How did the *Blue Plate Specials* Fund do?

I promised the stats on my *Blue Plate Specials* Fund and although I’m a bit tardy in the posting, I want you to know that my ancient but trusty abacus has been working overtime. Slogging through sixty days worth of data takes a bit of time–besides making my fingers numb.

Enough back-pedaling. On to the numbers. But first, a recap of what I’m writing about.

This fund was based on a larger fund that I constructed to accommodate $30M-$50M with the stipulation that only equities trading on the US exchanges were to be used. High return was the principal mandate to be achieved at minimal risk. (I know, duh.)

The *Blue Plate Specials* fund is the result, stripped down to the basics so that the serious investor with sizable investment monies or the smaller fund manager might be able to follow the blueprint. But even the average home investor can modify the results of this very illustrative exercise and mold it to her or his own use.

The original fund was always hedged—in up markets as well as down. Due to budget concerns, I did not hedge this fund but I it appears that I should have. We’ll discuss this later.

The fund’s basic structure is still the same: Eleven running portfolios composed of ten stocks (in bull markets) and five stocks (in bear markets). Each portfolio is held for eleven days. Why exactly eleven days? Because, via extensive back and forward testing, it was found to be the optimal number of days to achieve maximum profit. (For complete details, please see 4/21/10 blog.)

Okay, on to the results show. Drum-roll, please!

Fund set-up
Sixty portfolios were evaluated. The first portfolio was initiated on 7/26/10 and the last one on 10/29/10. (No portfolios were initiated between 8/13 and 8/20 due to a death in the immediate family.)

Only stocks trading on the major US exchanges were included. No closed-end funds, ETFs, or ETNs were considered as this was designed to be a stocks only fund. We’ll see if better results could have been achieved using these other vehicles.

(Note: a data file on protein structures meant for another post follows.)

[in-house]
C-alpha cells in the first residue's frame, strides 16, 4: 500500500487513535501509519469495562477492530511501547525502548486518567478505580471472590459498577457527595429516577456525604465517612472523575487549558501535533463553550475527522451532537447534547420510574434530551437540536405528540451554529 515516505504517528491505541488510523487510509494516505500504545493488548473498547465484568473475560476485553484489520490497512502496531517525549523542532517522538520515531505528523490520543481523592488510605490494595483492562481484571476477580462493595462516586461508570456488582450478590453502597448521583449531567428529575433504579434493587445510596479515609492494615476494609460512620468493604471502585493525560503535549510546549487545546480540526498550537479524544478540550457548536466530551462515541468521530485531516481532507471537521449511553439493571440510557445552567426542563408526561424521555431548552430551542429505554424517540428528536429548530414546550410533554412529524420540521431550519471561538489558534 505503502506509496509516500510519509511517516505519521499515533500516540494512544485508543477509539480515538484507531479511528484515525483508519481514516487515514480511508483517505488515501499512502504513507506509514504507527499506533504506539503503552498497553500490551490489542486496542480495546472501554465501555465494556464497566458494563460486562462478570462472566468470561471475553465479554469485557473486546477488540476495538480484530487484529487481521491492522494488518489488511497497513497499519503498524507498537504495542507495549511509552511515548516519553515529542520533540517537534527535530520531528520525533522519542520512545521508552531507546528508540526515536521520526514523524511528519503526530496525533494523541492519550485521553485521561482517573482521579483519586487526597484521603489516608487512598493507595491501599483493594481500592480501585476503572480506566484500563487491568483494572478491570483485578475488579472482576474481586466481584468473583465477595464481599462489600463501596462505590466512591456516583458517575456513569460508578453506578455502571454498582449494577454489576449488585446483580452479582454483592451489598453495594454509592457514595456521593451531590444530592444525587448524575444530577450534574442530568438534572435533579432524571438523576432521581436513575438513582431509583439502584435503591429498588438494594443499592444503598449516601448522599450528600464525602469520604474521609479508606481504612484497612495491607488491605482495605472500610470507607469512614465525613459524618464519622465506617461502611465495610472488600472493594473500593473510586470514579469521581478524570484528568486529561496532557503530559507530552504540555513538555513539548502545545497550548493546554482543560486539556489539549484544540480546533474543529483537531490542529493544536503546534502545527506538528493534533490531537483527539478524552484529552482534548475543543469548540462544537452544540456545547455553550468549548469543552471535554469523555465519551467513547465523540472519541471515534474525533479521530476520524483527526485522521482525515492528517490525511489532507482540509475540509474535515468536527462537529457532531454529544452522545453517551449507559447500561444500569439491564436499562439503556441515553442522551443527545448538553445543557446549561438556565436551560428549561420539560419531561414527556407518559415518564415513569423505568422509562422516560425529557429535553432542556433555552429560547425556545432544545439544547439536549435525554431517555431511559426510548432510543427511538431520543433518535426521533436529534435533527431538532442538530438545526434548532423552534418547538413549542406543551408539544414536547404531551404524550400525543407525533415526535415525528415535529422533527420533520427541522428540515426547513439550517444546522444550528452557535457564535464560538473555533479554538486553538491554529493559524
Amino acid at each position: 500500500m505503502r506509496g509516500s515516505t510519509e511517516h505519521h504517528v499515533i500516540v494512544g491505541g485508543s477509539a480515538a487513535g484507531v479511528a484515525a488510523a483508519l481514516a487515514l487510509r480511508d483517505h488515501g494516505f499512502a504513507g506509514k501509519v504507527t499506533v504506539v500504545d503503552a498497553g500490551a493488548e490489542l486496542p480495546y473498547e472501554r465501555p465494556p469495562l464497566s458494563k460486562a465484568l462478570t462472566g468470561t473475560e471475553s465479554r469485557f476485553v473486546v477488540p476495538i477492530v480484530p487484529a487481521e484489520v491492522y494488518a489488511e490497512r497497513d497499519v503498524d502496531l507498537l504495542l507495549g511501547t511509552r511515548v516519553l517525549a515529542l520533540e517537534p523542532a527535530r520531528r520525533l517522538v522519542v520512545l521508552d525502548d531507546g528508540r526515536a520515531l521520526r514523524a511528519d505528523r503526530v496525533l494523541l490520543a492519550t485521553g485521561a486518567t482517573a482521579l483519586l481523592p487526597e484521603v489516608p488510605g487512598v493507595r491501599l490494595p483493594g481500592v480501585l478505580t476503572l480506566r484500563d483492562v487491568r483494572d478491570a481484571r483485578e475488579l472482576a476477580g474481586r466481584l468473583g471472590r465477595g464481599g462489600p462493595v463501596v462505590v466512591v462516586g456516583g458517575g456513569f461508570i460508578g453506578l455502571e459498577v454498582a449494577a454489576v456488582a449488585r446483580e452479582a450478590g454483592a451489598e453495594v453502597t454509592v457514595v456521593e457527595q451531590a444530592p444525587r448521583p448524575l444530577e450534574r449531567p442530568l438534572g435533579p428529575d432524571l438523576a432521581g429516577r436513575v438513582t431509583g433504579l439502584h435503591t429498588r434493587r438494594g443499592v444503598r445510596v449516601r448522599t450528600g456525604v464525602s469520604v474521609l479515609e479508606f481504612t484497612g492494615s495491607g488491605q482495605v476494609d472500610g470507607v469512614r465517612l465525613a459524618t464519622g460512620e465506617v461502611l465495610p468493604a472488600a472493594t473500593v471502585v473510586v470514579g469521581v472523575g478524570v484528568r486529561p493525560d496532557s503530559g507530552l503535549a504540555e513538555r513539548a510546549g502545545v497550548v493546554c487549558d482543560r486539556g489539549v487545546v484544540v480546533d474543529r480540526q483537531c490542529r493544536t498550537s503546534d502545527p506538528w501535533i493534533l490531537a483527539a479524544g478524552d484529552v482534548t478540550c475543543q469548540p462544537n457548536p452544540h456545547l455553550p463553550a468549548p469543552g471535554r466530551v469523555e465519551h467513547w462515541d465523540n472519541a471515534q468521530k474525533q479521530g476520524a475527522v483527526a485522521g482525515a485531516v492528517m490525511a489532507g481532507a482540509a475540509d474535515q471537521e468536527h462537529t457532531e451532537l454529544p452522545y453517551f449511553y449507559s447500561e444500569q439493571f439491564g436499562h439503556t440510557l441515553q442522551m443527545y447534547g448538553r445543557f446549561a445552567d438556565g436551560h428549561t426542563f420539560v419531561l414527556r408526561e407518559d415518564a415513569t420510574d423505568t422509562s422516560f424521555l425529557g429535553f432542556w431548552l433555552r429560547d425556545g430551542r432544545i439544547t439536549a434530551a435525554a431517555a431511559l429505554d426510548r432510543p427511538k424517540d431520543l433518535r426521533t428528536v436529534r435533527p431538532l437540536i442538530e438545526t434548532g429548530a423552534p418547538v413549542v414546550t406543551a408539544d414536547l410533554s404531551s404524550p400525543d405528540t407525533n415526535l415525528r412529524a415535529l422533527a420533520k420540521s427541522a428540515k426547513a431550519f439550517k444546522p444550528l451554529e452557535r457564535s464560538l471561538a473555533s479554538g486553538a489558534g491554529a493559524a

No dividends or commissions were included in the analysis.

Fund stats
Portfolio stats are shown in the table below. Fund performance is compared with the S&P 500, the usual benchmark for a variety of mid to large cap stocks.


In considering the stats, there are a few important things to note:

There were no portfolios generated 8/12-8/20 due to personal issues (death in the immediate family). This will skew the comparison of the fund with the SPX, for better or worse.

The risk of this type of equity fund is defined by the standard deviation of the returns. The table value shows the result of the fund period only. Because each portfolio is compounded according to the returns of the previous day’s closed out portfolio, trying to annualize the risk would be meaningless.

The same measure applies to the Sharpe ratio, a typical (though controversial) measure of portfolio performance. At least a year’s worth of data (in my opinion) is needed to deduce even a roughly accurate value.

However, the return can be annualized (though I would take the calculated value with a big grain of salt) by looking at the average daily return. By doing it this way, we’re comparing apples to apples using the initial value of each portfolio and comparing it with that portfolio’s final value. Performing this type of calculation leads to an average daily return (over all 60 days) of 0.13% giving an average annual return (assuming 250 trading days) of 32%.

A note on commissions: As I mentioned previously, this fund was designed for large investment amounts where commissions wouldn’t make a big dent into profit. That said, it’s not geared towards smaller amounts (less than several million) as the sheer amount of trading will eat into profits—that is, unless you have a really, really low-priced broker. (This was meant as an institutional vehicle, anyway, but I’m presenting here as a learning tool for everyone.)

There’s more analysis to follow but I don’t want to bog my readers down with too much head-spinning information. In an upcoming blog (to follow soon, I promise!) we’ll look at the timeline of the fund via the evolution of the S&P500 as well as what I would do differently had I to do it again. We’ll also look at the what-if scenario: ETF’s or stocks? Or both? Or other vehicles?

I guarantee this will all be stuff you can use and I promise it won’t be too academic.

Okay. Maybe a little, just to make ol’ Dr. Kris happy.

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